News: Team Bliss supports special needs
Story by Staff Sgt. Casey McGeorge
FORT BLISS, Texas - The parents and children made their way into The Grand Theatre at Freedom Crossing, popcorn and sodas in hand. This movie is a little bit different, however. After the previews play, the lights don’t dim. As the movie plays, there is no thunderous bass and loud sound. Instead, the volume is set at a normal level.
As the movie continues, children get out of their seats and walk around the theater. Some make noises. Others clap and cheer. Yet nobody in the theater turns to the parents and tells them to be quiet. Nobody sends menacing glares toward the parents. Instead, this behavior is allowed.
The movie was playing on behalf of the Fort Bliss Autism and Special Needs Support Group. Because of the normal volume and light levels, they are considered sensory-child friendly. The movies also go against the current 3-D trend, being shown only in 2-D.
The support group meets the last Thursday of every month and is open to all parents at Fort Bliss who have children on the autism spectrum or have special needs such as attention-deficit/hyperactivity disorder, attention deficit disorder or other special needs.
“We are a parent support group exclusive to the military community,” said Jennifer Neal, the support group leader. “We focus on the emotional need of the parents.”
According to the Centers for Disease Control and Prevention, autism spectrum disorders are a group of developmental disabilities that can cause significant social, communication and behavioral challenges. ASDs affect each person in different ways and can range from very mild to severe.
Children who are autistic (on the spectrum) are likely to exhibit similar traits, but they can vary widely in the manifestation of their condition. One child may rarely speak and have difficulty learning how to read and write. Another child can be high functioning – enough so that he can attend regular classes in school. Yet another child may be sensitive enough to the feel of certain fabrics that it can dictate what kind of clothing he can wear.
“Autism is not cookie cutter,” said Michael Wade, the Exceptional Family Member Program systems navigator at Fort Bliss Army Community Service. “A person could be anywhere on the spectrum. This will dictate what kind of treatment they will need.”
The support group, which has the motto “A soft place to land,” understands the military lifestyle, said Neal.
“The challenges and struggles for us are different,” said Neal. “We can help parents navigate the system. We can also do advocacy.”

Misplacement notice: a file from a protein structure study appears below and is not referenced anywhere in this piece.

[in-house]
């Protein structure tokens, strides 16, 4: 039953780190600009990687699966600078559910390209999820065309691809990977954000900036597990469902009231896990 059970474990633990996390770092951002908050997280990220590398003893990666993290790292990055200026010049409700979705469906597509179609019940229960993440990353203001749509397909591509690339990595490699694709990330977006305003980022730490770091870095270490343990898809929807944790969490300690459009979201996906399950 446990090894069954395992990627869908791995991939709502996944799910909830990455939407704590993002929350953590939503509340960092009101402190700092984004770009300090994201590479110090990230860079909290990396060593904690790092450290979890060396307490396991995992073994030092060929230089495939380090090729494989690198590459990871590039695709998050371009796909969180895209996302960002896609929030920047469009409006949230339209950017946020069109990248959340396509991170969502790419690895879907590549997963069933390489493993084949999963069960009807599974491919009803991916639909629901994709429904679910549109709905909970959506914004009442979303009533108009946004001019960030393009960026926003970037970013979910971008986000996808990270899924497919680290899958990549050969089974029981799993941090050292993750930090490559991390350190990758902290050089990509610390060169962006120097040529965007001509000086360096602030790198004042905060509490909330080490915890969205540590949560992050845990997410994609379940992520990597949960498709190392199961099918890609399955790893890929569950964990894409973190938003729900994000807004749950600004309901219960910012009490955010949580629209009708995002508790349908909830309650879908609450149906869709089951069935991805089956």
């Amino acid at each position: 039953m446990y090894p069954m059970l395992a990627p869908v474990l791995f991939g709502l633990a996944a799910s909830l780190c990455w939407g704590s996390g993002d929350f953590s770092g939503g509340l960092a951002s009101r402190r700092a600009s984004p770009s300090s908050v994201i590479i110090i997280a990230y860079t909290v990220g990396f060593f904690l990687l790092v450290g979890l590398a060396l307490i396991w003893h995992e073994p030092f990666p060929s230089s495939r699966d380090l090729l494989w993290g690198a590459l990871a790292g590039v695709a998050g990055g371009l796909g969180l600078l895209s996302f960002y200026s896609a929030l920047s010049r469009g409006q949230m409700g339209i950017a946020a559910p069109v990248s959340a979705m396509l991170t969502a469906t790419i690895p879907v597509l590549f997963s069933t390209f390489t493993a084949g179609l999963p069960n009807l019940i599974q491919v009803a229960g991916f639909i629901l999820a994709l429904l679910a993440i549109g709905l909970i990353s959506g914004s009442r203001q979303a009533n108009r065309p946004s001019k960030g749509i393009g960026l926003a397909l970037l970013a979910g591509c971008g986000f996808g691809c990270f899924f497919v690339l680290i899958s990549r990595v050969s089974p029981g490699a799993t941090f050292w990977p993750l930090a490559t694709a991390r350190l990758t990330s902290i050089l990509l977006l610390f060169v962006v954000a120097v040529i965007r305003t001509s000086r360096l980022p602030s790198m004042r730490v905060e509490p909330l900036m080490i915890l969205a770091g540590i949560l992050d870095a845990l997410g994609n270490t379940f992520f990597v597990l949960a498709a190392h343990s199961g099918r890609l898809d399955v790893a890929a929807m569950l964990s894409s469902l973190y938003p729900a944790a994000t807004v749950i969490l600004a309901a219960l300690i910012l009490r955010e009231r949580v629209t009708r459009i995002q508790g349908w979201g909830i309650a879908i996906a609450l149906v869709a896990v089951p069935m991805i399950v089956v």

“It all starts with enrolling your family members in the EFMP,” said Wade. “Once they are enrolled, then ACS can offer resources. Family members may not know about educational testing or doctors available for them.”
The support group is also a great place for parents to get together and share resources, said Tiffany Moss, a support group co-leader.
“We understand the frustration of moving and having to start over every few years,” said Moss, who has five children, two who are on the spectrum. “Learning the system can be so overwhelming at times. It’s really nice to have others to share information with.”
“The group gives you connections with people who understand what you have to deal with,” said Neal. “We don’t want parents to have the feeling of being lost.”
An example of information shared at a meeting can include what schools are the most helpful to parents, where to buy certain items for children or even what dentists in the local area are the best for those on the spectrum.
On-site child care is provided at the meetings through the installation chapel. The staff has experience in dealing with children who have special needs. Families interested in attending the meetings do not have to be registered through Army Child, Youth and School Services.
The group is supported by many in the Team Bliss community, including Col. Joseph A. Simonelli Jr., Fort Bliss garrison commander, who attended the most recent meeting.
“This group has never said ‘what are you going to do for us,’” said Simonelli. “They have always come to me and said this is what we would like to do. This is a true example of the Team Bliss community coming together as a family to address a need.”
One of those needs that have been met is the sensory-friendly movies. It can be difficult at times to take children on the spectrum to movies. Although EFMP shows sensory-friendly movies once a month at the Fort Bliss ACS theater, the movies shown at The Grand are first-run movies. This has been a monthly event at The Grand since May.
“It is nice to know that I can take my children to a new movie with no worry about condemnation,” said Moss. “It is so freeing. It’s a very non-judgmental environment … a place where kids or parents can get up and walk, talk or dance if they want to.”
One message the group wants to get out to parents who may have just received the diagnosis of having a child on the spectrum is that they are not alone.
“Autism is the single largest group of the EFMP the Army is dealing with,” said Wade. “For some reason, the Army has higher numbers than the general population.”
In the Army, it is 1-in-74. In the general population, it is 1-in-108, said Wade.
“We want to fight the stereotype of having a child with special needs is a detriment to a military career,” said Moss.
“A majority of the EFMP are sergeant first class and above,” added Wade. “We want to get the message to our junior soldiers that it is OK to be enrolled. Autism affects the entire family, not just the person diagnosed.”
Leaders of the group are available for a one-on-one meeting, as well as the larger support group meetings. Anyone interested in further information or attending the next meeting can contact Jennifer Neal by calling 706-332-8749 or emailing email@example.com.